With $1.08 billion in total debt, but total cash of $1.01 billion -- and net profits of $395 million last year, according to data from S&P Global Market Intelligence, you might think that jeans maker Levi Strauss & Co. (NYSE:LEVI) was a company in the pink of financial health.

Not so fast, says credit analyst Fitch Ratings.  

The words, "Junk Bonds" under a magnifying glass

Image source: Getty Images.

This morning, the credit rater downgraded Levi Strauss debt one notch from BB+ to BB. The rater also assigned a negative outlook to Levi's debt.

As the analyst explains, its move reflects "the significant business interruption from the coronavirus pandemic and the implications of a downturn in global discretionary spending that Fitch expects could extend well into 2021."

Although Levi's balance sheet looks pretty good right now, Fitch anticipates Levi will have to take on so much debt to get through this crisis that its adjusted leverage will more than double from 3.1 times in fiscal 2019 to around 7 times in fiscal 2020. Sales are expected to decline 25% this year to $4.4 billion, and earnings before interest, taxes, depreciation, and amortization (EBITDA) could shrink 77% to just $175 million.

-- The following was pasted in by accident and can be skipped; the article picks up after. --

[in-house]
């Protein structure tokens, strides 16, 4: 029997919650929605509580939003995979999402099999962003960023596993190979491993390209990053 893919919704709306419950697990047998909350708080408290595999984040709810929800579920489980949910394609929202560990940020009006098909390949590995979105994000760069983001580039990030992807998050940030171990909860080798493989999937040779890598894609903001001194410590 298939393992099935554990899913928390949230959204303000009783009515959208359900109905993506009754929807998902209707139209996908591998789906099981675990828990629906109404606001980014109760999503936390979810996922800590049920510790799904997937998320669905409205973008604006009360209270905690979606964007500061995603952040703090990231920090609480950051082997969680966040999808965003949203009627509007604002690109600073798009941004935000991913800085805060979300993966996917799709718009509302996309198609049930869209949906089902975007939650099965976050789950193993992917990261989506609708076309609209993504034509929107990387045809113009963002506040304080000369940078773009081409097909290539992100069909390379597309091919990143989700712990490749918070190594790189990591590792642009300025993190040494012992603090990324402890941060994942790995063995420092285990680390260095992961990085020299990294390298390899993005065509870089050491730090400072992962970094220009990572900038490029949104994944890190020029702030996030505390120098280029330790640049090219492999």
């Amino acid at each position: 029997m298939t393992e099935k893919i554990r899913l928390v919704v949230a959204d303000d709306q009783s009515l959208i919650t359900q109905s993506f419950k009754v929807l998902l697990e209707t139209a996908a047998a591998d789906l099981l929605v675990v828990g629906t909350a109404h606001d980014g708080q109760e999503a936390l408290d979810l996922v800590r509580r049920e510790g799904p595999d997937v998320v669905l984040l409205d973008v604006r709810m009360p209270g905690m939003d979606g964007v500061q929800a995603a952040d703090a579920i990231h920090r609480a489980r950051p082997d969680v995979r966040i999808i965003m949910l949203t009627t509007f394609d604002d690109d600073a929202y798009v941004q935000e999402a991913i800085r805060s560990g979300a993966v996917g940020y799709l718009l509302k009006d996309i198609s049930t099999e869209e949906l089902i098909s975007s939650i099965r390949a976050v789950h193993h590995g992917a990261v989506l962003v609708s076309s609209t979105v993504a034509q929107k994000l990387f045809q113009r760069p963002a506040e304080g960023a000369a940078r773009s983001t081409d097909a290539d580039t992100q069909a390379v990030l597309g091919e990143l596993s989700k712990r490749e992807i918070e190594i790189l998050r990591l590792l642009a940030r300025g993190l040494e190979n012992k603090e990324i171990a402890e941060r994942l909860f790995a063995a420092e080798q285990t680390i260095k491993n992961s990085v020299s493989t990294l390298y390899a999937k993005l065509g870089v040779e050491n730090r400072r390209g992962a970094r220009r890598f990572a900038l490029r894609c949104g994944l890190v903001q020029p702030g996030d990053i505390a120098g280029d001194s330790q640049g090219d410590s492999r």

"Leverage is unlikely to return to fiscal 2019 levels in fiscal 2022 even assuming a sustained topline recovery," warns Fitch, and "a more protracted or severe downturn could lead to further actions."

In standard ratings language, more letters are better (i.e. BB is better than B), and letters coming earlier in the alphabet are better than letters later (i.e. B is better than C).

A BB rating, which Fitch currently assigns to Levi Strauss debt, is considered not investment grade (i.e., it's a junk bond). Indeed, BB qualifies as highly speculative.